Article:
On not freaking out when all your friends are getting engaged or having babies

I’m a few short years away from turning 30, and it seems I’ve entered the time span where all my Facebook feed seems to be dominated by is posts about engagements, weddings and babies. It has been like this for probably a year or more, but wasn’t so apparent until a few months ago when at least 5 or 6 people got engaged within about a 2 week period.

With this, I’ve come to realize that I’m not that close to contributing to Facebook feeds of my friends in this fashion, and I’m ok with that. I’m better than ok; I’m pretty good! My life is not devoid of happy events and especially not jewelry which I don’t care to wear. I’m in no way less “complete” and don’t feel like I’m “behind” in any way. Life events aren’t necessarily following a particular sequence (except for getting older and other time related phenomena).

Everyone has their own timeline and path to follow and I shouldn’t feel bothered by it (and neither should they!). It does seem to get a little trickier when your closest friends are doing something different at this point in their lives and therefore have a different perspective or set of priorities. Ok, sure, my biological clock is ticking and I’m not getting younger. But that doesn’t mean that the earth quakes beneath my feet every time I see an engagement post or a baby photo. I also don’t have to resent others for their “progress” in life because I have my own small victories to celebrate.

To remain friends though, it does take some adjustment and understanding. People might joke about being the last single person in their circle of friends, or about how a certain couple has disappeared since the birth of their child. I wouldn’t say that making jokes is the best way to deal with it, but I think friendships can either make the adjustment or people just change and get on with life in their own ways. Being aware of the changes, though, and not becoming resentful of each other, would probably be key to keeping the friendship afloat.

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This phrase is a cliche, but the grass is always greener on the other side. We will always notice the great things about other people’s lives that we wish we could have, and easily forget all the great things about our own lives that other people would envy us for. I think of this as somewhat related to loss aversion, which is a term that means we feel a negative emotional pull when we think we’ve lost something or lost an opportunity. This emotion is sometimes more powerful than the positive feelings we would get from gaining something or an opportunity. Loss aversion makes us want to avoid a loss (sometimes at high costs), whether it is a real loss or one that we have created in our minds.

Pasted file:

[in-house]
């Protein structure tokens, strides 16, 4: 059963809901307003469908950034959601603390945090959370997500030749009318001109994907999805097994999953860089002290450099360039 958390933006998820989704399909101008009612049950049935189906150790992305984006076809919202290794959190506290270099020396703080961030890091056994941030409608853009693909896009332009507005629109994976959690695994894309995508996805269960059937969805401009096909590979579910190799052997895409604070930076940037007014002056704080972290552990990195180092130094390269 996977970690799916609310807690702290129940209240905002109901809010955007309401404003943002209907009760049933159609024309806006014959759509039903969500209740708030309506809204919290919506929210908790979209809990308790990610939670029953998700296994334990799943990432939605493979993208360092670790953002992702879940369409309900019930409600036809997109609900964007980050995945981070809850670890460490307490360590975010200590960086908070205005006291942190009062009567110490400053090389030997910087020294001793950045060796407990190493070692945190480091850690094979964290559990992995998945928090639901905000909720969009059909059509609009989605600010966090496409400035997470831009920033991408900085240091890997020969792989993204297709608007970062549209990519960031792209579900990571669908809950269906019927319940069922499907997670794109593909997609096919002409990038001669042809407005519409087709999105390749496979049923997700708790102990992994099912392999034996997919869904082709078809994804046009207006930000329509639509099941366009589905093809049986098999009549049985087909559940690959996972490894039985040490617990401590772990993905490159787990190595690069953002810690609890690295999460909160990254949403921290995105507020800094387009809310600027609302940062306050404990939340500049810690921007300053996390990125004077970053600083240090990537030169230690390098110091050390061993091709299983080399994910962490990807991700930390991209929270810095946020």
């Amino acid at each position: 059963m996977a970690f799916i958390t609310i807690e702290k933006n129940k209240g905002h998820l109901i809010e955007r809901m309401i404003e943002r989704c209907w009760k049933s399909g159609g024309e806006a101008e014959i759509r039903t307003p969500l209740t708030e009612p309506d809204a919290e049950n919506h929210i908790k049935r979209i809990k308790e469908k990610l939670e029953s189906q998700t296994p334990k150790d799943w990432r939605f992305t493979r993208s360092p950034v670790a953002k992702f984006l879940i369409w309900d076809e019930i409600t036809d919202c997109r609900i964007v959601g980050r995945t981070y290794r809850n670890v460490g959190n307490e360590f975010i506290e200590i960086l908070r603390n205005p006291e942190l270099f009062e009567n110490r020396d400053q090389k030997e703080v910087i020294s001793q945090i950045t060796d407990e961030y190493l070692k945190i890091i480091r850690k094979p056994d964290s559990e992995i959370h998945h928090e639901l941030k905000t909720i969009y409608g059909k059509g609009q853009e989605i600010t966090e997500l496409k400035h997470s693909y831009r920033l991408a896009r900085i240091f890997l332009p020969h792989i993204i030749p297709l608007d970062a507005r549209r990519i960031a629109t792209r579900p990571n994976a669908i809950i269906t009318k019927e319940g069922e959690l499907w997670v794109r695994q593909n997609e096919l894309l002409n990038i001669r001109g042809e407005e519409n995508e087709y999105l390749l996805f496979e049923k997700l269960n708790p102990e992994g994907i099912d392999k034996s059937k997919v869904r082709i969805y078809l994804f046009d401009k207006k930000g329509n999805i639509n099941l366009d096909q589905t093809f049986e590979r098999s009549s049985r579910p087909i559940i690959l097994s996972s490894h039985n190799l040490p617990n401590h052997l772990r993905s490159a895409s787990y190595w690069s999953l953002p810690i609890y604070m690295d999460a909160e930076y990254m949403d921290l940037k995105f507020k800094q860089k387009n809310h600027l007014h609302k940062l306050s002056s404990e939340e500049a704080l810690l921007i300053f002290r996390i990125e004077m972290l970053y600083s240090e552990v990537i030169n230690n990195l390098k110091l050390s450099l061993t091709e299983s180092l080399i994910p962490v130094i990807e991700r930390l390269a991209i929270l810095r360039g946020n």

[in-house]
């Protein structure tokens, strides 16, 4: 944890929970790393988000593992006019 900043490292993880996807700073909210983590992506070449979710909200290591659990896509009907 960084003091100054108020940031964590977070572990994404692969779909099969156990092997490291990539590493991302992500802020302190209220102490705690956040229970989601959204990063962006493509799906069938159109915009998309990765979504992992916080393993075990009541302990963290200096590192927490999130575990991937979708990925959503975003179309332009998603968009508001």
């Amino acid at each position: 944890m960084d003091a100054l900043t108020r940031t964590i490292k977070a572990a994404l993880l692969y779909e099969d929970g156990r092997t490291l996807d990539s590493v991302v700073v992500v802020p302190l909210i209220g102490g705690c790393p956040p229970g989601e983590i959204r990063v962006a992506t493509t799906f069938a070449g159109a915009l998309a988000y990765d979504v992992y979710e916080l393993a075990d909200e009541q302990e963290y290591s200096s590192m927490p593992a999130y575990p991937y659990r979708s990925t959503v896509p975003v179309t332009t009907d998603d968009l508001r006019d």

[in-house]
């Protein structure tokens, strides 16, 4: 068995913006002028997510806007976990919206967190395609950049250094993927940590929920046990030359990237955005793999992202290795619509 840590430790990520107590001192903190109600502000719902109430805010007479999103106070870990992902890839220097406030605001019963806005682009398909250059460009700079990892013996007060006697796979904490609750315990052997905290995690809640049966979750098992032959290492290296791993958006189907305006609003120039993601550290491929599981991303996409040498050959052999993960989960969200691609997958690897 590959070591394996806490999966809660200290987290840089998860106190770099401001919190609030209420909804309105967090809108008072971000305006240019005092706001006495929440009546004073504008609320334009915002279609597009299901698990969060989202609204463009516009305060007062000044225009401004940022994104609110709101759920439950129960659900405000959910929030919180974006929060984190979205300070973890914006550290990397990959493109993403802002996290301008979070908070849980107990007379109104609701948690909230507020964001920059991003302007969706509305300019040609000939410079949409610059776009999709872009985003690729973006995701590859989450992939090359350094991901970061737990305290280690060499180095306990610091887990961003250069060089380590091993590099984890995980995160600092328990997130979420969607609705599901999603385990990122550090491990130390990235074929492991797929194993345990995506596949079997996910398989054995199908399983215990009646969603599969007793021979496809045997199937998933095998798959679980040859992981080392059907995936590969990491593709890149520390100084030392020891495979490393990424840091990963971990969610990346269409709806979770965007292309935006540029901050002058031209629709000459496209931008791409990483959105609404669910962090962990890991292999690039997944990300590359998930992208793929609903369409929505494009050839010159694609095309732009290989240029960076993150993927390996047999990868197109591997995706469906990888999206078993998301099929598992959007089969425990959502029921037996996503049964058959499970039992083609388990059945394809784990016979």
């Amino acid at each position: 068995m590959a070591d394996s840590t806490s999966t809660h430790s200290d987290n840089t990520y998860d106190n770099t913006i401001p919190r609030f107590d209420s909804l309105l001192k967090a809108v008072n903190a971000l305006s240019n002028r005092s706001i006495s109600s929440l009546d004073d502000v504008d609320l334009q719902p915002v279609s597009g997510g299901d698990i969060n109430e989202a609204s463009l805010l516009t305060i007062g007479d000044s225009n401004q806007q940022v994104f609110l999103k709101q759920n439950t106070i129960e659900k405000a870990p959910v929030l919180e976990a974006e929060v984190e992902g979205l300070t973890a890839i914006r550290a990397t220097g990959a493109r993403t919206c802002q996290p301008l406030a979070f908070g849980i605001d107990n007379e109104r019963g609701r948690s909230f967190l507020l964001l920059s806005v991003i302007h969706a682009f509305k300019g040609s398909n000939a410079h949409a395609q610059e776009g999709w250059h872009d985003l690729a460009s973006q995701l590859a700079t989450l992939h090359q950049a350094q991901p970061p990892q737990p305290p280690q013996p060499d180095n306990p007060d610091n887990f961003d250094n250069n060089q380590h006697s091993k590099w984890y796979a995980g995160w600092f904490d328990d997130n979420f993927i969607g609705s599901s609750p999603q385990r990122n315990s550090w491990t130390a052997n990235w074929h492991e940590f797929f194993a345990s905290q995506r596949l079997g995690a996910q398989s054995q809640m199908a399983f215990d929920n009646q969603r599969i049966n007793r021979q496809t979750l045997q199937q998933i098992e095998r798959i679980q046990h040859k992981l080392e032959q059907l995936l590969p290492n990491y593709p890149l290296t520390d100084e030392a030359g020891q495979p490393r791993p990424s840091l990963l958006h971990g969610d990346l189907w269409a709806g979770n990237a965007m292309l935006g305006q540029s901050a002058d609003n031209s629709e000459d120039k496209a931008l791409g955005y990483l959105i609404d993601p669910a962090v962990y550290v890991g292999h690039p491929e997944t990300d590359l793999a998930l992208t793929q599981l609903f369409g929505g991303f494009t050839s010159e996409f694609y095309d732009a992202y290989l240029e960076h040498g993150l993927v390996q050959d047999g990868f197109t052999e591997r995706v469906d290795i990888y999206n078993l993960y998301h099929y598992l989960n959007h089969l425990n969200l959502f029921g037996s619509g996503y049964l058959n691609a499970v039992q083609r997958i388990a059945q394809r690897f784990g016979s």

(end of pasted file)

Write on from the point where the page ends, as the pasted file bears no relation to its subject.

I think it is pretty normal to feel this way about lost opportunities. Time is a strange thing, and as we get older we may start feeling like we are losing time. This activates loss aversion and makes us question whether we are making the right choices, and is hard to remedy because we don’t have control over time (yet?). So, it might be a losing battle from now on. But, that doesn’t mean we can’t deal with the affects of time related loss aversion. We can embrace it, and try to handle it in small ways on a daily basis.

Tips to deal with the deluge

A few tips I think that will help someone like myself who is bombarded daily on Facebook:

  1. Remind yourself that that is their life, not yours. Would you trade your life for theirs? I hope not! You have your own stuff going on, and you should be enjoying life in your way.
  2. Most people won’t post about the bad stuff in their lives. You are seeing a subset of what is going on in their lives, just like for your own life you have some good stuff and some bad stuff.
  3. If you really want to get married and/or have a baby, you can. If you really do find that you want those things, you can take steps in that direction. I won’t pretend to give advice on your love life, but there is always online dating and adoption.
  4. Your engaged and childful friends may be jealous of you in some way. You may be single and childless, but maybe you have a great job or you’re going to graduate school or you are traveling to places you’ve always wanted to go to. Don’t feel bad about filling their Facebook feeds about how wonderful you have it too!

So…of course when I see those baby photos on Facebook, I know my time window for having babies is slowly diminishing. But I also know I’m not ready to have a baby. I remind myself this, and also remind myself that I have plenty more time left to do the stuff I want to do. Chill, it isn’t worth freaking out over.

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I can cope

The irrational (or hormonal) part of me is shouting, “Look at what you are missing out on! You should be doing that!” That little voice is hard to keep quiet, and it only gets worse if you actually have family members (or other friends!) who say those things to you out loud. Find your own way to shut out those voices and believe that you have no reason to freak out and you don’t have to explain your own status when all your friends are getting married and whatnot.

  • Nat

    Very well said, Chewy. My Facebook friend feed looks much the same as yours I’m sure, and I’ve been feeling this way often lately. I’ve been trying not to dwell on it too much…